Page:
“[…] Under the Westminster system of government, if you are the leader of your political party and you lose a party leadership election, you have an obligation to resign from your position as prime minister—or any leadership position that you hold in a legislature or a body such as the THA…”
The following Letter to the Editor which calls on PNM Tobago Council political leader Tracy Davidson-Celestine to resign in the wake of her party’s 14-1 defeat in the THA elections was submitted to Wired868 by Louis W Williams of St Augustine:
I have been saying for some time now that we need to have as part of the school curriculum—starting at the primary school level right up to form five in secondary schools—an age-appropriate compulsory course on government and political studies as it relates to T&T.
We hear on a daily basis that we need to have a more responsive system of governance, but many of our fellow citizens do not have a clue as to what that means. Similarly, there is a lack of knowledge on the laws and conventions under the current Westminster system (model) of government that currently prevails in Trinidad and Tobago, and many other countries in the Commonwealth of Nations.
The Westminster system does not rely solely on statute/laws/legally enforceable provisions. There are also what are known as conventions. Conventions are effectively unwritten rules which regulate the conduct of government (not excluding political parties). Although these rules are not legally enforceable, they are almost universally observed.
Political pressure ensures compliance by the very few misguided politicians who seek to buck the system, where there is a politically educated, wise, and alert citizenry.
It is effectively an honour system as there are certain matters that, for various reasons, are better dealt with by relying on the integrity and good judgement of presumably honourable men and women who grace the halls of our parliament, the THA, political parties, etc.
Under the Westminster system of government, if you are the leader of your political party, and you lose a party leadership election, you have an obligation to resign from your position as prime minister—or any leadership position that you hold in a legislature or a body such as the THA.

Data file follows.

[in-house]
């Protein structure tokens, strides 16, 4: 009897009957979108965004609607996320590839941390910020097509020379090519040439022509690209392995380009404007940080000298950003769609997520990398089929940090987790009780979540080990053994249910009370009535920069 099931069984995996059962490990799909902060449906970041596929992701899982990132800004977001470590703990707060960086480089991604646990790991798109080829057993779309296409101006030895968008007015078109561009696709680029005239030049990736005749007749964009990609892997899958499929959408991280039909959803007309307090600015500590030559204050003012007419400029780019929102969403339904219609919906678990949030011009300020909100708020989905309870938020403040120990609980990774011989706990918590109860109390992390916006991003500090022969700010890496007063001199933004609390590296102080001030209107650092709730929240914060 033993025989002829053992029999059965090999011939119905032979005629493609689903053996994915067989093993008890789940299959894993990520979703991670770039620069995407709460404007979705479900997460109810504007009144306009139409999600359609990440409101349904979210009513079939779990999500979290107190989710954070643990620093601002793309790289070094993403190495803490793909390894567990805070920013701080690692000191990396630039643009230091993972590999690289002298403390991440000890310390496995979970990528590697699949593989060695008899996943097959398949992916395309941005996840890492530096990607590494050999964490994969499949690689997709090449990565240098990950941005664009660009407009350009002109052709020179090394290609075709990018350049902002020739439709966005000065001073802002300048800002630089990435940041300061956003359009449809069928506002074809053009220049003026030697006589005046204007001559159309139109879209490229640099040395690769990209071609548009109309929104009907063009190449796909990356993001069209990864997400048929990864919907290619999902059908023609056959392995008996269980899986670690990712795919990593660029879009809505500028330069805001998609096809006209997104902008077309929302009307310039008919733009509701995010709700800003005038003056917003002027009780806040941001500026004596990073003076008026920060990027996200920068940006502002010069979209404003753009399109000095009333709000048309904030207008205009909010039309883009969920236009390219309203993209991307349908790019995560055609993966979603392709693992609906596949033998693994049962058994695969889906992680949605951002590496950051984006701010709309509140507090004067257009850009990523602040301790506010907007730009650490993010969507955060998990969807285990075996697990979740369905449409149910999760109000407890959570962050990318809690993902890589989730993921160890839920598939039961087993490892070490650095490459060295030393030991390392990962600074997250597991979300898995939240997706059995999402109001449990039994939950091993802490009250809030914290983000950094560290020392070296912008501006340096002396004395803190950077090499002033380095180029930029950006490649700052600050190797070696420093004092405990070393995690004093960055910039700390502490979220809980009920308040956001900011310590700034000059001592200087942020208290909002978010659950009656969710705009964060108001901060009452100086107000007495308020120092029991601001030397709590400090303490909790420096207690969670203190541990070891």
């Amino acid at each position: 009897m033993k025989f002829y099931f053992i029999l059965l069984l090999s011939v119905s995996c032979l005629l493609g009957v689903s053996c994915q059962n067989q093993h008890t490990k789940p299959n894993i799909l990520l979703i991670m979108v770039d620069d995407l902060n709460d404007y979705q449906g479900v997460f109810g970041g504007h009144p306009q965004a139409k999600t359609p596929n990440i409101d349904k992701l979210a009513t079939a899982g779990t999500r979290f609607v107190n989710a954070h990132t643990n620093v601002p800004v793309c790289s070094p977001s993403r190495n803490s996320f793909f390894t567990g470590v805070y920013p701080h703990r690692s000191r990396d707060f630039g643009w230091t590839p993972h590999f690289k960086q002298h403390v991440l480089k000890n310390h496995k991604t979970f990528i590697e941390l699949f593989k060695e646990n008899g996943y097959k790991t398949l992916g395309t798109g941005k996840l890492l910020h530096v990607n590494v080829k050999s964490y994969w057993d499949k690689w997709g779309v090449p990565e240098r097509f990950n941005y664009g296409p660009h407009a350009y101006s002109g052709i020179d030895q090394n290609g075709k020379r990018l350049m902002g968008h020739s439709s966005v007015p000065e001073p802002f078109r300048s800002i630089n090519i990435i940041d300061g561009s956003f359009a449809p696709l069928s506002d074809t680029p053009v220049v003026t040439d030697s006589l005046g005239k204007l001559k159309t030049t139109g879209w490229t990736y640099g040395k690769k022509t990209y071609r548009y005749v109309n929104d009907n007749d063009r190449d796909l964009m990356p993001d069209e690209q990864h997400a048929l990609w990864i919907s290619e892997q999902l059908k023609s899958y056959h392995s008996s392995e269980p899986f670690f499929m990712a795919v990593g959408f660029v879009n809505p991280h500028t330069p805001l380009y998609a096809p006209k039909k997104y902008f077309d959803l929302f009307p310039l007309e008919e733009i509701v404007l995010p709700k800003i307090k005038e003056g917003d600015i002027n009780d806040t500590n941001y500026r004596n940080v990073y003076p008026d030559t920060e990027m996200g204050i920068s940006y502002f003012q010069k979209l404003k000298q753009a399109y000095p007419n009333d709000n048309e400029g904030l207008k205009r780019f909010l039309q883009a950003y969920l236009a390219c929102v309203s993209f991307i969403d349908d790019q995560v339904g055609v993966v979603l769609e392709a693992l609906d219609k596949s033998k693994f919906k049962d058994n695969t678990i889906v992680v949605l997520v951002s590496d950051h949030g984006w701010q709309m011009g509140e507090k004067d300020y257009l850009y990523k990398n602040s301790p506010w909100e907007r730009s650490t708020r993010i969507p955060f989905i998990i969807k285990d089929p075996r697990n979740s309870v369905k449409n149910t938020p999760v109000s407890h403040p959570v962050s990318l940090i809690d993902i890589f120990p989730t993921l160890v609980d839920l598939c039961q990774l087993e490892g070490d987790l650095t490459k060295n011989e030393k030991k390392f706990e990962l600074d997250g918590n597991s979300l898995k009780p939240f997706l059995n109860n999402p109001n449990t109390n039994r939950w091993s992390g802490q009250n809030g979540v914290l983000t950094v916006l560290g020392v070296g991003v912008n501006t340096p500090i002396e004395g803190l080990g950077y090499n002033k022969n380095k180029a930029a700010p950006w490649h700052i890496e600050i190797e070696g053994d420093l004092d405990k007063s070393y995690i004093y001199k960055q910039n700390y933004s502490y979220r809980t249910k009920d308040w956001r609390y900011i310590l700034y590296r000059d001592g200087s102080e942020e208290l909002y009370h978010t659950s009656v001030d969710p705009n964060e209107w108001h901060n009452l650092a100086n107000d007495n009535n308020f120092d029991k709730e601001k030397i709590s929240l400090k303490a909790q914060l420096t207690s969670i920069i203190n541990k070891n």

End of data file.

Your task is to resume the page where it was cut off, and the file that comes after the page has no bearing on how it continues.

It matters not that your party won the last elections, even if by a landslide, under your leadership. The fact is, by losing the subsequent internal party elections, in effect, the party has indicated that it has lost confidence in your leadership and, therefore, you have no choice but to step down from your leadership position in the legislature, THA, etc.
That was the case in the UK with Baroness Margaret Thatcher who led her party, the Conservative Party, in 1987 to a landslide victory in the general elections. Nonetheless, in 1990 she contested her party’s internal elections and failed to secure the required majority in the first round of voting.
She withdrew as a candidate in the second round of voting as she feared that she would have lost, based on feedback she received from her Cabinet colleagues, and the trends suggested by polling data available to her.
Accordingly, Baroness Thatcher resigned as prime minister once the Conservative Party elected a new leader.
Contrast the above situation regarding Baroness Thatcher with what transpired in Tobago last year in the PNM’s Tobago Council elections where the incumbent political leader Kelvin Charles was defeated and, for a considerable period of time thereafter, stubbornly refused to do the honourable thing and resign as chief secretary of the THA.
Mr Charles and his supporters, in contravention of a well-established Westminster convention, argued that since he was not voted out in a THA election, he should be granted the opportunity to serve out his term as chief secretary—notwithstanding that he had lost the confidence of his political party.
They accused the newly elected political leader of the Tobago Council of the PNM of being too greedy for requesting his resignation. How absurd!
I hope that this travesty is never repeated, and that our politicians and political activists are better educated on our system of government.
Lo and behold, Mrs Tracy Davidson-Celestine is now seeking to join Mr Charles in her disregard of another Westminster convention whereby if you lead your political party into a massive landslide defeat of the magnitude experienced on 6 December—especially if your party was the outgoing administration—then you have an obligation to resign as party leader.
In this matter, there is no wiggle room. That is the honourable thing to do. It will take some doing to find instances where politicians of integrity, who function under the Westminster system of government, have not complied with the tenets of this convention.
The electorate has spoken loud and clear. They were not impressed with the leadership on display from the PNM in the THA elections. The leader must now fall on her sword, and give her party the opportunity for a fresh start, and the possibility of securing victory in subsequent elections.
Do not delay. Resign now Mrs Davidson-Celestine!